Bird of the Week: Blue-billed Curassow


The Blue-billed Curassow is one of the most endangered birds in the Americas. The species is a member of the Cracid genus, a group of large, ground-dwelling birds of tropical habitats that are closely related to turkeys and taste just as good to local people, who hunt them and take their eggs for food.


Blue-billed Curassow populations have also declined dramatically due to habitat loss in the Magdalena Valley, where most of the species’ population lives. Huge areas of lowland forest have been razed to create clearings for livestock and crops, illegal coca farms, oil extraction, and mining.



Although the species has been seen infrequently at other sites in Colombia, the Alliance for Zero Extinction has recognized the Serrania de las Quinchas as the portion of the Magdalena Valley most critical for the continued survival of the curassow, because it appears to be home to the species’ last viable population.


The Blue-billed Curassow spends most of its time on the forest floor, where it forages for fruit, seeds, and small invertebrates. It roosts in trees; these roost sites are usually near feeding areas, and are often used for several consecutive days.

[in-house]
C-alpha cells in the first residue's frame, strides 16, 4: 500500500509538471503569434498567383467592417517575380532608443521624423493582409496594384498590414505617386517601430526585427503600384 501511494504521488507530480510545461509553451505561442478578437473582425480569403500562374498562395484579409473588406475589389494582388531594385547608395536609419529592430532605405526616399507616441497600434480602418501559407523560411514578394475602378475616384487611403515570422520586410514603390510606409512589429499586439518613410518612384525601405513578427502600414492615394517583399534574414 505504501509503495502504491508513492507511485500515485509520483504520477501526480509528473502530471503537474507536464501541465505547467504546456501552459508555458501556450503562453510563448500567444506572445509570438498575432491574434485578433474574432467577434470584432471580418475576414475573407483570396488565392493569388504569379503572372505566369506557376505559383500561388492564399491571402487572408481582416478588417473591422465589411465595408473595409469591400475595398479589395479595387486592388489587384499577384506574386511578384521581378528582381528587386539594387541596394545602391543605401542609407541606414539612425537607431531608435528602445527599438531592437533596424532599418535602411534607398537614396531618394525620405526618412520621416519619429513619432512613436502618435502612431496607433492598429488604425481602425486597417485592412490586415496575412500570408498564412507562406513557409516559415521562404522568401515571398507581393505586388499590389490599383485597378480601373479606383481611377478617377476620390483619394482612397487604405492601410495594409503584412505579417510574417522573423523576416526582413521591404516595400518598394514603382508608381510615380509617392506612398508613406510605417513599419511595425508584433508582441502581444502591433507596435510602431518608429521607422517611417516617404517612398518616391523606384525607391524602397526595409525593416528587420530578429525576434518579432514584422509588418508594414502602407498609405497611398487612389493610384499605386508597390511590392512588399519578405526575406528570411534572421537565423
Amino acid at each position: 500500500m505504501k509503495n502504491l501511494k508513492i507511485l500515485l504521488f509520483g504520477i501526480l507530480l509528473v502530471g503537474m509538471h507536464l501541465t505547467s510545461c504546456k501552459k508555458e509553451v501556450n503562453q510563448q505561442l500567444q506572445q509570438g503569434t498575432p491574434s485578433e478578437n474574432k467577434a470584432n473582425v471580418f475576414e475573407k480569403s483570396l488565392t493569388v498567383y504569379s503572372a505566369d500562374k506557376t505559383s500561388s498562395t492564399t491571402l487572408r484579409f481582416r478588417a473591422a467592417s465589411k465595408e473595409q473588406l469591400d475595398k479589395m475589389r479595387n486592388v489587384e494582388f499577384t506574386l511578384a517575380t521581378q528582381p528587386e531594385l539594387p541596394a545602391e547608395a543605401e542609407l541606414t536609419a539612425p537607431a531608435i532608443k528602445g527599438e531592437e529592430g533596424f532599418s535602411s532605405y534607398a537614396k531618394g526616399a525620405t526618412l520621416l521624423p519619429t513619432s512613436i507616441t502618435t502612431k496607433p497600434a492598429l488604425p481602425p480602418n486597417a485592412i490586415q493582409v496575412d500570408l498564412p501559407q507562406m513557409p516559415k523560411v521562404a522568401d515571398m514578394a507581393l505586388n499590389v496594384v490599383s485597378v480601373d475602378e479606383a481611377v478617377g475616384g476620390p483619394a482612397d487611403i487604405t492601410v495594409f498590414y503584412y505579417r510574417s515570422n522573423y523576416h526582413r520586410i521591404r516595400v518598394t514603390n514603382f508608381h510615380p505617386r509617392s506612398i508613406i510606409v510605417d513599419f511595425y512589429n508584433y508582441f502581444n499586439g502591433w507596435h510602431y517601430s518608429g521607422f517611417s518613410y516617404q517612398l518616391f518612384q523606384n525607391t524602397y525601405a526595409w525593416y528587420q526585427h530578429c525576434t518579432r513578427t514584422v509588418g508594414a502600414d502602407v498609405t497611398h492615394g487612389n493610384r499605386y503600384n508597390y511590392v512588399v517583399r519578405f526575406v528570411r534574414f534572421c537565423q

Ensuring survival of the species is an ABC priority. In 2004, ABC and Colombian partner Fundación ProAves established the El Paujíl Reserve in the Magdalena Valley to protect the curassow. In 2010, the reserve was expanded and now protects over 14,830 acres of lowland forest for this and other endangered residents such as White-mantled Barbet, plus wintering migrants such as the Cerulean Warbler and Canada Warbler.


Blue-billed Curassows have become habituated to visiting a feeding station at the reserve, making it easier to see this usually-skittish species than ever before.


ABC and ProAves continue work on habitat protection and restoration, as well as educational outreach, job-training programs for local women, and tourism.


Visitors are encouraged to visit this lowland rainforest with its incredible bird list of over 350 species. Learn more on our Conservation Birding website.